In the old days telephones were made of
rhinoceros tusk and were big and heavy enough
to be used to fight off an intruder. The telephone
had a special place in the front hallway, a shrine
built into the wall, a niche previously occupied
by the blessed virgin, and when the phone
rang it was serious business. “Hello.” “One if
by land and two if by sea.” “What?” “Unto you
a child is born.” “What?” “What did he say?”
“Something about the Chalmers’ barn.” The
voice was carried by a single strand of bare wire
running from coast to coast, wrapped around a
Coke bottle stuck on a tree branch, dipping low
over the swamp, it was the party line, all your
neighbors in a row, out one ear and in another.
“We have a bad connection, I’m having trouble
Nowadays telephones are made of recycled
plastic bags and have multiplied to the point
where they have become a major nuisance.
The point might ring at you from anywhere, the
car, the bathroom, under the couch cushions…
Everyone hates the telephone. No one uses the
telephone anymore so telephones, out of habit
or boredom or loneliness perhaps, call one
another. “Please leave a message at the tone.”
“I’m sorry, this is a courtesy call. We’ll call back at
a more convenient time. There is no message.”
God wanted to make heaven and the earth is that heaven. Nowhere in the universe there is so much love, life, beauty and peace. Enjoy your stay with the fellow beings-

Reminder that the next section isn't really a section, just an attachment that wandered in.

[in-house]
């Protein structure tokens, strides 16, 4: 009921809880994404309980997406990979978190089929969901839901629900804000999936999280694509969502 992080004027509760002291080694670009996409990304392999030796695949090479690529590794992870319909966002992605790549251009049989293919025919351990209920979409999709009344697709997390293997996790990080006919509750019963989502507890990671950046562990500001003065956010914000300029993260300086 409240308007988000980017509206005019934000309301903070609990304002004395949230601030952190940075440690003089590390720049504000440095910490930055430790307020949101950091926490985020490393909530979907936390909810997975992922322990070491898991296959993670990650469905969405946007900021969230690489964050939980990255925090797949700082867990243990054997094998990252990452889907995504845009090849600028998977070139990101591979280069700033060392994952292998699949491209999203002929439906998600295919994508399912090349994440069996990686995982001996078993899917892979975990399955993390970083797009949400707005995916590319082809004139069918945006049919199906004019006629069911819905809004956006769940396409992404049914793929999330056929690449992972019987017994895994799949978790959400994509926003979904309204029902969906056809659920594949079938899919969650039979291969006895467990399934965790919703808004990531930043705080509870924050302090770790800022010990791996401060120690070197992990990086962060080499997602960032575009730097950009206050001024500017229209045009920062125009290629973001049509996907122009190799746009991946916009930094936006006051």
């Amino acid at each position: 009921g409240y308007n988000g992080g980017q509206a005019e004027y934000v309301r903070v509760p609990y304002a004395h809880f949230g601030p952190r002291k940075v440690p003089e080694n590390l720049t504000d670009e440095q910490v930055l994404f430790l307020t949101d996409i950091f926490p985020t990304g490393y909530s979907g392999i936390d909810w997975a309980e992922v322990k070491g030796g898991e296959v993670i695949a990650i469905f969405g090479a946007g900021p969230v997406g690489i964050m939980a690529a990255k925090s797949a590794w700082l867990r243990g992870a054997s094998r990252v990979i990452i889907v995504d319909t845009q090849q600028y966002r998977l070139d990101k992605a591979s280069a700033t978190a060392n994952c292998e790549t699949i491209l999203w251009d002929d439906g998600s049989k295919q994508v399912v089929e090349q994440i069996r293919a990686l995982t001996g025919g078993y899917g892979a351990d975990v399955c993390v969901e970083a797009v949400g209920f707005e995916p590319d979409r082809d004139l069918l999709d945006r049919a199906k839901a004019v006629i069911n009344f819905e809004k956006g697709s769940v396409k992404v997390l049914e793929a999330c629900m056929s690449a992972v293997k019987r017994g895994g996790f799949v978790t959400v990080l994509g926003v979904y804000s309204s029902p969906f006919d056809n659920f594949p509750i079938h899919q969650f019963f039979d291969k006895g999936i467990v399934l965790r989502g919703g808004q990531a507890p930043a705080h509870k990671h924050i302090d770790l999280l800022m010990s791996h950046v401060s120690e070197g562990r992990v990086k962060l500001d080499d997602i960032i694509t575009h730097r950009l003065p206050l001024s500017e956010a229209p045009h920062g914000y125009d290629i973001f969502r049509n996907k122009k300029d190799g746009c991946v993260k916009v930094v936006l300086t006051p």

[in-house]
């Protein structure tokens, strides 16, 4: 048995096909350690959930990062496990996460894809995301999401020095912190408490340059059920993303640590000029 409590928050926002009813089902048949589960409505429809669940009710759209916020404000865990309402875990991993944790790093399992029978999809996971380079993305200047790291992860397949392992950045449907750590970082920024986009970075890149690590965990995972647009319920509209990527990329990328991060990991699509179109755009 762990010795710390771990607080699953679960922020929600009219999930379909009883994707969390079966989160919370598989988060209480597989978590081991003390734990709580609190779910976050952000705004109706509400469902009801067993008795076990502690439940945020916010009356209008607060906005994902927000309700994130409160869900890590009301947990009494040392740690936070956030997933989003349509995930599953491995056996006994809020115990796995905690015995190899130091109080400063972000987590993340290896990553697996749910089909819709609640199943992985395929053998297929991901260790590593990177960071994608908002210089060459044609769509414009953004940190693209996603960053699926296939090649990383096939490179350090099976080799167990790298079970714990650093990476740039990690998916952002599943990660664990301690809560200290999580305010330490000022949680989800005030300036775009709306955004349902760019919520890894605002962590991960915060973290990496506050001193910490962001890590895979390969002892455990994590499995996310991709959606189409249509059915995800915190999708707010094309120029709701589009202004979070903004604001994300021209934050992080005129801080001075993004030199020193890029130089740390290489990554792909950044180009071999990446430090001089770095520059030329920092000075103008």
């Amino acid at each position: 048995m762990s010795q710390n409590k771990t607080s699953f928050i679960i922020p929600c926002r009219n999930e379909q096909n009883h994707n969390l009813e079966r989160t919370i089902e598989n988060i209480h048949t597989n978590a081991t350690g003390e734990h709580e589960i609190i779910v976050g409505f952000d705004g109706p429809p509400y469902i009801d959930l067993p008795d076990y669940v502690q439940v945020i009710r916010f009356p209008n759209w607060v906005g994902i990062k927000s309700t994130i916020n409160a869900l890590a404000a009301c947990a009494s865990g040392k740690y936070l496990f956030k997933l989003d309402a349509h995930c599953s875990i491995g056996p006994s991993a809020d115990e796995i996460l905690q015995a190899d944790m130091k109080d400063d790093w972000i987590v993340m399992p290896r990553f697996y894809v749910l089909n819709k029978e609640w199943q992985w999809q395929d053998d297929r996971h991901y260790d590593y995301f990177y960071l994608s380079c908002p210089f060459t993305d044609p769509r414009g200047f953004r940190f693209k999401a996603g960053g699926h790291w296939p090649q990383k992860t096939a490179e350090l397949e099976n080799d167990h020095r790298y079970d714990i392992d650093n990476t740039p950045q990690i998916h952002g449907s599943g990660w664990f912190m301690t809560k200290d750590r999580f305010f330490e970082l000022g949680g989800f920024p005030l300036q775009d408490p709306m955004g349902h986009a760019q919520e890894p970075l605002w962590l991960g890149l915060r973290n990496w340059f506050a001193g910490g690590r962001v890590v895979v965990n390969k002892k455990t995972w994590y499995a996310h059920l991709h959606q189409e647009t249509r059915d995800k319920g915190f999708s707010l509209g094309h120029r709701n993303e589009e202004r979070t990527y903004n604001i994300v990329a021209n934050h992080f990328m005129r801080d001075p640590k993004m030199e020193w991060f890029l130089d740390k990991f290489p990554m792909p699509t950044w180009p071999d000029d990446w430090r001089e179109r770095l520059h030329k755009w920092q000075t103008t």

Its Earth Day/Week\Weekend once again, which can only mean that it is time for a torrent of pecksniffian-esque blog posts and woefully self-serving “talk” beating us upside the head with the benefits of green living. Plant a tree, maybe two? Recycle this and that, munch on some kale and drive a Prius. Lament about our filthy ways, buy an Earth-friendly yoga mat and a 100% recycled content bicycle saddle. Peruse green-themed cycling and yoga magazines, grow your own “herbs“, and swap the old light-bulbs, (that work perfectly fine) for the energy-saving ones because the government said we had to.
With the infinite amount of environmental issues confronting our beautiful planet: Global warming, the increasingly trash filled oceans, deforestation of the Amazon Forest, Monsanto and our insistent overuse of pesticides and herbicides? There are far-reaching global issues for us all to feel terrible about.
I spend a lot, and I mean a lot of time riding dusty gravel roads in and alongside the farmlands here in Nebraska. Nothing troubles me more than seeing the signage of a freshly sprayed field with pesticide and herbicide. Pausing for a moment, beer cans and trash bother me more, but this is a rant for another day. From my humble perspective, these “global” issues seem far too vast even to wrap my simple mind around, much less address and take action on. Its only when we, you and I, pause for a fleeting moment during Earth Day/Week\Weekend long enough to acknowledge the scale of these problems and how long it might take, to take meaningful action. I get discouraged, if not pissed off lamenting these global “problems,” and nothing pisses me off more than seeing Natural Ice beer cans strewn along a 100 mile stretch of gravel road(s).